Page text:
Absolut Art Bar - Palais de Tokyo
Have you ever wondered what happens at the end of an exhibition? The artworks are returned to the archives, or the donating institutions they’ve come from. However, the display elements—especially designed as a link between the art, the museum’s own architecture, and the directional intentions of curators—are dismantled and discarded, as they are often too expensive to keep. German artist Michael Riedel has made the material and immaterial residue of exhibitions the center of his practice. He directs the gaze to the labor and matter that exist around the art itself and the making of an exhibition. Riedel funnels these explorations into his own artwork through the use of text. His practice includes large scale canvases, books, posters, installations, audio recordings and events (he runs the legendary Freitag Kueche in Frankfurt) but text is the basis of all his output.
For his second immersive art-bar installation at Paris’ Palais de Tokyo, titled “Dual Air (Dürer)”, Riedel transformed discarded display elements from a major exhibition of Albrecht Dürer at Frankfurt’s Städel Museum into the architecture of a communal space where, over the next few months, a program of lectures, screening and events will take place in the area created by Absolut. In order to translate the end of an exhibition into text, Riedel recorded the process of dismantling the Dürer show and fed the recorded noise—hammering, drilling and moving—into a voice recognition program. “These programs are getting increasingly smarter”, he complained, “and some of them don’t transcribe a noise they don’t understand anymore, so I get less and less text.” Nevertheless, the program wrote a (syntactically incoherent) textual piece that now covers the art-bar space entirely. All the L’s in the text are bold, and this links the installation to the bar Riedel designed last year, entitled “Jacques Comite (Giacometti)”, where the O’s were highlighted. The O’s and L’s reflect the binary opposition of ones and zeroes at the basis of digital language, and the opposition between “art” and “not art” as the main focus of his work.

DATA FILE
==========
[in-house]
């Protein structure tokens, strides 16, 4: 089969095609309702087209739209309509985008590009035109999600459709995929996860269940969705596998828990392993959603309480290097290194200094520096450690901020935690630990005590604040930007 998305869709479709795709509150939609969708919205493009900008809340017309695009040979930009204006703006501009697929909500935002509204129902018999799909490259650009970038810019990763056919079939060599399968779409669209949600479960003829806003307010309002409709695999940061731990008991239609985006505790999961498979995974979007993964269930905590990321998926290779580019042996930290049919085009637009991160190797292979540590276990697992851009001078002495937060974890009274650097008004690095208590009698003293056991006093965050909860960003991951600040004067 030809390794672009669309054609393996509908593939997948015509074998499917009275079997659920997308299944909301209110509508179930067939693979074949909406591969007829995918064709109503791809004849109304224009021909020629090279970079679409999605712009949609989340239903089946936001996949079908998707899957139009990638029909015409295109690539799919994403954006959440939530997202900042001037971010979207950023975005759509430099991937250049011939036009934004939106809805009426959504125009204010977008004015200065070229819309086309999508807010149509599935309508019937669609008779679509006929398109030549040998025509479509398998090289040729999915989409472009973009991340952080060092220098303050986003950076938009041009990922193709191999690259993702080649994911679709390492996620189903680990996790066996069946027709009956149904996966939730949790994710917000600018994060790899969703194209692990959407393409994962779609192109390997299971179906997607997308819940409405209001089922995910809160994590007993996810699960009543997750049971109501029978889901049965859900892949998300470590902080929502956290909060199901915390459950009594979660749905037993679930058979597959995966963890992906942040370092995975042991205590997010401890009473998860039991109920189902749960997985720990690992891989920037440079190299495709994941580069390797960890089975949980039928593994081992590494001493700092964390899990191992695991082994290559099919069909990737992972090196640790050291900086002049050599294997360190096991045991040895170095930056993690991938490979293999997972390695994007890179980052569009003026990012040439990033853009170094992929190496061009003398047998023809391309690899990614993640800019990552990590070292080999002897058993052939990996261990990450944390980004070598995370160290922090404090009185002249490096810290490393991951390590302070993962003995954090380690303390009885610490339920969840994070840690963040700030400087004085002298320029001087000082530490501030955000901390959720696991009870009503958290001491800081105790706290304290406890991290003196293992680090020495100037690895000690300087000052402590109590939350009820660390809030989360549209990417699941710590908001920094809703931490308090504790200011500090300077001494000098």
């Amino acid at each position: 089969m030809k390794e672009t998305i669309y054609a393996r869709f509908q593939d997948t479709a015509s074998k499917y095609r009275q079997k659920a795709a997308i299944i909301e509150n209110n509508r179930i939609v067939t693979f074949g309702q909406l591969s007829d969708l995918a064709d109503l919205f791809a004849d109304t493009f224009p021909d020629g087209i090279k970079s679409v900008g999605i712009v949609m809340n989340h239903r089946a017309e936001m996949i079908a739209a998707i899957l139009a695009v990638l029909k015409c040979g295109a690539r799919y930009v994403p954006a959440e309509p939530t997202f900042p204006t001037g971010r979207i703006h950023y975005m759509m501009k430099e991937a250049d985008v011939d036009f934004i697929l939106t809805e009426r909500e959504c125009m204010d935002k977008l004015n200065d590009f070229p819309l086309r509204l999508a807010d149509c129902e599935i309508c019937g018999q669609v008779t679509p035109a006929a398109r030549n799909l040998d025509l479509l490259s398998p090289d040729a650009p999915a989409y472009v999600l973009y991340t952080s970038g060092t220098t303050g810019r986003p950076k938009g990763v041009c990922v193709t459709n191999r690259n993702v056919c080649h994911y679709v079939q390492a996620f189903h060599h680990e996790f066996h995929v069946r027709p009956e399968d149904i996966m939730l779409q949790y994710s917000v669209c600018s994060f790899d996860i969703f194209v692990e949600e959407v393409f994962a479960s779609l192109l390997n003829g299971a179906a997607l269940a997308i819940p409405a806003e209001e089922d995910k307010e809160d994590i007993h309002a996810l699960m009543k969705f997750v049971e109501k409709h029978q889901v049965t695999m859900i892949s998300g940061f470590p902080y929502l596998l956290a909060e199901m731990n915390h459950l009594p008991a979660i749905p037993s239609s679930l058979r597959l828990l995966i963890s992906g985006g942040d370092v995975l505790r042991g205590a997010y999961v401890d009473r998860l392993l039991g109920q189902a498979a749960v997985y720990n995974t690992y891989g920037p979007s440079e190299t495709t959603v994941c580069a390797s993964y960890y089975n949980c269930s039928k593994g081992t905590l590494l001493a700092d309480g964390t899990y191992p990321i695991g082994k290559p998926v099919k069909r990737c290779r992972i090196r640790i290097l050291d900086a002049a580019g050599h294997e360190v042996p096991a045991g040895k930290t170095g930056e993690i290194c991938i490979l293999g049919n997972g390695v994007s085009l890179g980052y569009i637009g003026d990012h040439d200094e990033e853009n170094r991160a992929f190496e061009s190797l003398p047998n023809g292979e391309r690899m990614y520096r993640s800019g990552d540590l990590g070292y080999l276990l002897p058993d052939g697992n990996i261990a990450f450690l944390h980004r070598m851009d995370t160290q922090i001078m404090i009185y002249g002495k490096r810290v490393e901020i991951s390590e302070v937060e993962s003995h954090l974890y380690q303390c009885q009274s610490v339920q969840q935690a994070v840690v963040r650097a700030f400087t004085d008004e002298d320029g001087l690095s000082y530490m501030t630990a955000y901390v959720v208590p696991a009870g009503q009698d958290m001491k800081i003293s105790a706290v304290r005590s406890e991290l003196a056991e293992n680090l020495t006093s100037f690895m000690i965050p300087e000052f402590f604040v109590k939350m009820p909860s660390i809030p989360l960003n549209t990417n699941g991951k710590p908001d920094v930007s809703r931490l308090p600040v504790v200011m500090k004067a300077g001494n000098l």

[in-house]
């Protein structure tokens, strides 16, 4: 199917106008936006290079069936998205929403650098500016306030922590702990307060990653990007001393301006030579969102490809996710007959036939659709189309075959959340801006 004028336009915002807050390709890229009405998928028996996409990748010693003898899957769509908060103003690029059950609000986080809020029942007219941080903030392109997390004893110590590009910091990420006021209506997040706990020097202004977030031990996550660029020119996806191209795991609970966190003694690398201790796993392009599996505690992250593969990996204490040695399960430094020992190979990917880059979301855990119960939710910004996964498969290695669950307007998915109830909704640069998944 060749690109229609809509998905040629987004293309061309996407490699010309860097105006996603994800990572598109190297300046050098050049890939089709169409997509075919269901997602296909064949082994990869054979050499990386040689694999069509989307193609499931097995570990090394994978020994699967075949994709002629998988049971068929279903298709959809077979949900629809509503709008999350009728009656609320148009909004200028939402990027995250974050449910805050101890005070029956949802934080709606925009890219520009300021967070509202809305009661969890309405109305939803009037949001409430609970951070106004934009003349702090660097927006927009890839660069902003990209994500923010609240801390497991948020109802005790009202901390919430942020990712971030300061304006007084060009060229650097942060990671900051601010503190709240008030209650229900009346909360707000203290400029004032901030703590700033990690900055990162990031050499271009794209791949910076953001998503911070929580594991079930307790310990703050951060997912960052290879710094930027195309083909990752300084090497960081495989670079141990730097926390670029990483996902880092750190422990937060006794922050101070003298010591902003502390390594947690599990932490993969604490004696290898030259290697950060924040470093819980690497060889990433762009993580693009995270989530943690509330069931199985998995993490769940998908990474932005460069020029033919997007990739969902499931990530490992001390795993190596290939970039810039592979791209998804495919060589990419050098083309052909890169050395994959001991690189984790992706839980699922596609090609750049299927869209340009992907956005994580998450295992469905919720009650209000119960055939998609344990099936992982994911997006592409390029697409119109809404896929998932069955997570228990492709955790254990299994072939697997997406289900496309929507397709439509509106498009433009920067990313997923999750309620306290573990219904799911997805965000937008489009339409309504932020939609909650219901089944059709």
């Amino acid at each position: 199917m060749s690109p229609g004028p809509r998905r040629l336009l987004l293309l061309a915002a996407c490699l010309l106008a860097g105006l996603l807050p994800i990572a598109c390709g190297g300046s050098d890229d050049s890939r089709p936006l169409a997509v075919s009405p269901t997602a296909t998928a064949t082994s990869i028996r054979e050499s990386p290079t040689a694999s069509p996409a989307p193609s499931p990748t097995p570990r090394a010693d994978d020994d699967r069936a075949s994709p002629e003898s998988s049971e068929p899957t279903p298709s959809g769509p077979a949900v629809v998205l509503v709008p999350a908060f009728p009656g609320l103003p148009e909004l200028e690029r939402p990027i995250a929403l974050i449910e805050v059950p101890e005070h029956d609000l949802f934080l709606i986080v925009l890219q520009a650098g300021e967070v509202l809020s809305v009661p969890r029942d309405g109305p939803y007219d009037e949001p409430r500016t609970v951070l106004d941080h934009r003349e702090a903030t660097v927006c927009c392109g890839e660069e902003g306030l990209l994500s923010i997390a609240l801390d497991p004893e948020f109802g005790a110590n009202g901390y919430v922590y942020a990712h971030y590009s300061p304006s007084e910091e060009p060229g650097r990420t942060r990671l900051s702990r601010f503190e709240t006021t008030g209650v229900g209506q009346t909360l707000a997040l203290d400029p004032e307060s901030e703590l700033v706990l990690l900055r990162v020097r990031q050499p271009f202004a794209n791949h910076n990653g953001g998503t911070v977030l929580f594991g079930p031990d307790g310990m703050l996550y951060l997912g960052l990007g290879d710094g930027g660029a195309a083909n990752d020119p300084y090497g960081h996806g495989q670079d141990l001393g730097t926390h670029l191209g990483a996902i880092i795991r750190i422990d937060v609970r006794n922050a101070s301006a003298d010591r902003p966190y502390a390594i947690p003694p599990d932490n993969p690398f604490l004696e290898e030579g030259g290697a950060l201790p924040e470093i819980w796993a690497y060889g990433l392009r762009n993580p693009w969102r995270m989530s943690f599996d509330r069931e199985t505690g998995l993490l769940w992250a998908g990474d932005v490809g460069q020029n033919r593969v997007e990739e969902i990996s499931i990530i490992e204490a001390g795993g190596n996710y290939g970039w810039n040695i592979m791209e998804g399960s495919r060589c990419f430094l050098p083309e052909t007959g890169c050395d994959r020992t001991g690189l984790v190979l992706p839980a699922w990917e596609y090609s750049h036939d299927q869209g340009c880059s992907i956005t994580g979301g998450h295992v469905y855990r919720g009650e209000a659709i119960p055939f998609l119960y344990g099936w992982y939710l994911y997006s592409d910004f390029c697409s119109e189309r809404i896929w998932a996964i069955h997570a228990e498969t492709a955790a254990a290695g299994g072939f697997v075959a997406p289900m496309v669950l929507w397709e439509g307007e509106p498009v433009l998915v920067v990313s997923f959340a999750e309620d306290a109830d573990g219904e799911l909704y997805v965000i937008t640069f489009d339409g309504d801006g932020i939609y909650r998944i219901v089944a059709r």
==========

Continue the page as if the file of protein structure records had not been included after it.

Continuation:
A sophisticated Parisian art crowd gathered to celebrate the inauguration of the space. A glass vitrine which once displayed writings by Dürer now doubles as a dj table, playing 60’s beat and rock n’ roll records. Another vitrine found its new incarnation as a bar, where party goers enjoyed cocktails designed by Riedel, aptly named L’art, L’eouvre, and L’information. A microphone installed above the dance floor recorded the fete, and fed it into a program that projected the converted text on a wall. Riedel will create a final art-bar for this trilogy. It remains to see how the noise of this bustling event will be turned into art.